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Thursday, February 4, 2016

Review: Opening Belle by Maureen Sherry



Blurb from Goodreads:
Getting rich on Wall Street would be a lot more fun if the men would keep their hands off her assets.

A whip-smart and funny novel told by a former Wall Street insider who reveals what it’s like for a working woman to balance love, ambition, and family in a world of glamorous excess, outrageous risk-taking, and jaw-dropping sexism.

In 2008, Isabelle—a self-made, thirty-something Wall Street star—appears to have it all: an Upper West Side apartment, three healthy children, a handsome husband, and a high-powered job. But her reality is something else. Her trading desk work environment resembles a 1980s frat party, her husband feels employment is beneath him, and the bulk of childcare and homecare still falls in Belle’s already full lap.

Enter Henry, the former college fiancé she never quite got over; now a hedge fund mogul. He becomes her largest client, and Belle gets to see the life she might have had with him. While Henry campaigns to win Belle back, the sexually harassed women in her office take action to improve their working conditions, and recruit a wary Belle into a secret “glass ceiling club” whose goal is to mellow the cowboy banking culture and get equal pay for their work. All along, Belle can sense the financial markets heading toward their soon-to-be historic crash and that something has to give—and when it does, everything is going to change: her marriage, her career, her world, and her need to keep her colleagues’ hands to themselves.

My Review:
 
Where do I start?  This very well might be a case of it's not you, it's me.  My first status update when reading this book was: I didn't know anyone hated their life this much.  And, truly, I could never comprehend, not during the entire course of this book, why someone would continue to live a life that made them so unhappy -- Belle is incredibly unhappy in her job, mostly because she is in a thankless situation with no room for advancement and feels like a bad mother since she is never home, hates almost everyone she works with because they are horrible to women and the culture is beyond hostile and misogynistic, is unhappy in her marriage and the fact that her husband doesn't really work but that she still has to do 90% of their children/home tasks, and still she is a slave to the absurd amount of money that she brings home every year, even though all she wants is more money and feels like she will never have enough money.  Even though Belle figures out that her job is essentially ruining the lives of ordinary Americans, it's all about her and how she can make more money.  And then there is her new biggest client -- he ex-fiance who left her on the street without telling her why.  It was the most bizarre "break-up" scene I have ever read and the book never explains it.  I will say that there was good social commentary in this book about the crash as well as being a woman in a male dominated career but it just left me depressed.  The ending was also pretty terrible -- everything resolves albeit in a tidy, if not ridiculous, way but I felt like something was missing.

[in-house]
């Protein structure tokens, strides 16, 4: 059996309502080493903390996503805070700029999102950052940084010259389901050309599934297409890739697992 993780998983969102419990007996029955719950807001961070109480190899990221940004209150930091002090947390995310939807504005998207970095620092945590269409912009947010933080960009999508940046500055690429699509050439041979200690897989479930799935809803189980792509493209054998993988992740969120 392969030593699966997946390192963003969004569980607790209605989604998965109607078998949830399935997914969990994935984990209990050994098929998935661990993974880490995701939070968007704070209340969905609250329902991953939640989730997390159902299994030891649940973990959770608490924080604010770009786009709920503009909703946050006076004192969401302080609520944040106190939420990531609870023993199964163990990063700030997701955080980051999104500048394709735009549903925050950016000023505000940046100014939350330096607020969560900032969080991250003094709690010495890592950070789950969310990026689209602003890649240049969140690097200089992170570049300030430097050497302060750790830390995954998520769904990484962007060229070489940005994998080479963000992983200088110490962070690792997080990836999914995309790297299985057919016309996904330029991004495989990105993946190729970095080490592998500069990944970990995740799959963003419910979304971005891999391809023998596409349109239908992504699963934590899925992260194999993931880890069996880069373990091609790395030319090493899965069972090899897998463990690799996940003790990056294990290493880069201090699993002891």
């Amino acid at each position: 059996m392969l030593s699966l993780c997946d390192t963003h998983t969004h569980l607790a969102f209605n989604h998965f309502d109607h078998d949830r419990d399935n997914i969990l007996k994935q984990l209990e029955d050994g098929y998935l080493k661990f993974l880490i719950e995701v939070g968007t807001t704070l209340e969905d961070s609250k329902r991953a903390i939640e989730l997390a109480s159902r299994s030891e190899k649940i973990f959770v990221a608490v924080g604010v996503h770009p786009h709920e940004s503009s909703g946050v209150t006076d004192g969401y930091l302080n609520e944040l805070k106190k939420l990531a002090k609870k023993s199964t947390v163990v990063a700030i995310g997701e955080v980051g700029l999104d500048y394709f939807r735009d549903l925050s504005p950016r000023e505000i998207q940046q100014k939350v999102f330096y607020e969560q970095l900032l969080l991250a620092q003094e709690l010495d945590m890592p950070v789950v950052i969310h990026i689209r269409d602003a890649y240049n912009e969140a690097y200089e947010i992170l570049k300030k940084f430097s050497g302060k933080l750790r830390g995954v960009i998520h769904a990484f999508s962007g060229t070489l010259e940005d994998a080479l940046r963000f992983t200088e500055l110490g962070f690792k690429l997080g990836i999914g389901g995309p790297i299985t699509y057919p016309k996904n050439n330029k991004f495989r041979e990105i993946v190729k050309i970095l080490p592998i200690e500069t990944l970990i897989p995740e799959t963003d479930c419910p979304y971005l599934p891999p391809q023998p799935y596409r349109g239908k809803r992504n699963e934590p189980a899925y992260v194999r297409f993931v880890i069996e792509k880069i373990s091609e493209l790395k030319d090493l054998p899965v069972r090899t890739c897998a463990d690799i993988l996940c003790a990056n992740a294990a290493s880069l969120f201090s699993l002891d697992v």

I would recommend this to fans of books like The KnockOff or BigLaw, both also about different industries but they have that same frantic New York pace and what it means to be a woman who should be able to have a career, whether it be in a male dominated world or a youth dominated field.  Many of the issues I had with this book may not be an issue for you, at all, and the writing is crisp.  Opening Belle came out this week on February 2, 2016, and you can purchase HERE.
Bruce entwines his fingers behind his head and starts doing sit-ups.  He's done speaking but now it's me who is agitated.  There are glimmers of something that deep down I've already known to be true about my line of work.  It's something I'd rather not think about and now I have to.  I lie next to him and we synchronize our sit-ups.  Brigid comes and sits on my middle to help.  We go up and down without speaking, just thinking.  Woof starts licking the salt off Bruce's face.  Together we grunt, contracting our soft bellies in uncomfortable crunches and exhaling with temporary relief.  We do this over and over while we both wonder what is real and what is not.  Do I have a great job or am I wrecking people's lives?  Do we have a great marriage or are we just getting by?  We overflow with questions we can neither ask of each other nor answer ourselves.

Tuesday, February 2, 2016

Waiting on Wednesday: A Wife of Noble Character by Yvonne Georgina Puig